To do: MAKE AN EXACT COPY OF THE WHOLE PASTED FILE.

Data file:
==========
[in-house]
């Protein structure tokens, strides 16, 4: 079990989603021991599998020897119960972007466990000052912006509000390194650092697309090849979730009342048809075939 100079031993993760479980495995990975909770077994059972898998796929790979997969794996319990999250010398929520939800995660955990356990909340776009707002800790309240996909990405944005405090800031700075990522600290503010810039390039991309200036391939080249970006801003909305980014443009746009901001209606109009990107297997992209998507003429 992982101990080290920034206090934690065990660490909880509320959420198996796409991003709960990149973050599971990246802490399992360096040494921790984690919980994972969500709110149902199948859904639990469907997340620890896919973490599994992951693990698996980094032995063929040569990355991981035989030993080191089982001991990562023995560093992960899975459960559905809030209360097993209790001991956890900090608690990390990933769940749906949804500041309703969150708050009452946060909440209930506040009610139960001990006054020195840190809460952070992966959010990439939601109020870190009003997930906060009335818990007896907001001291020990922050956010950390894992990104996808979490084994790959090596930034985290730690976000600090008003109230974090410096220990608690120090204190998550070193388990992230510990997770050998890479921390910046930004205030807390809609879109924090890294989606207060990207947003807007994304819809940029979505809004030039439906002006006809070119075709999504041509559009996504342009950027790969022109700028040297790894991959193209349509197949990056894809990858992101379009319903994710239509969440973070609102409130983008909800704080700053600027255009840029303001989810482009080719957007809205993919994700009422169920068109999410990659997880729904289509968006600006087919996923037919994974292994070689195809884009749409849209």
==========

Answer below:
[in-house]
């Protein structure tokens, strides 16, 4: 079990989603021991599998020897119960972007466990000052912006509000390194650092697309090849979730009342048809075939 100079031993993760479980495995990975909770077994059972898998796929790979997969794996319990999250010398929520939800995660955990356990909340776009707002800790309240996909990405944005405090800031700075990522600290503010810039390039991309200036391939080249970006801003909305980014443009746009901001209606109009990107297997992209998507003429 992982101990080290920034206090934690065990660490909880509320959420198996796409991003709960990149973050599971990246802490399992360096040494921790984690919980994972969500709110149902199948859904639990469907997340620890896919973490599994992951693990698996980094032995063929040569990355991981035989030993080191089982001991990562023995560093992960899975459960559905809030209360097993209790001991956890900090608690990390990933769940749906949804500041309703969150708050009452946060909440209930506040009610139960001990006054020195840190809460952070992966959010990439939601109020870190009003997930906060009335818990007896907001001291020990922050956010950390894992990104996808979490084994790959090596930034985290730690976000600090008003109230974090410096220990608690120090204190998550070193388990992230510990997770050998890479921390910046930004205030807390809609879109924090890294989606207060990207947003807007994304819809940029979505809004030039439906002006006809070119075709999504041509559009996504342009950027790969022109700028040297790894991959193209349509197949990056894809990858992101379009319903994710239509969440973070609102409130983008909800704080700053600027255009840029303001989810482009080719957007809205993919994700009422169920068109999410990659997880729904289509968006600006087919996923037919994974292994070689195809884009749409849209």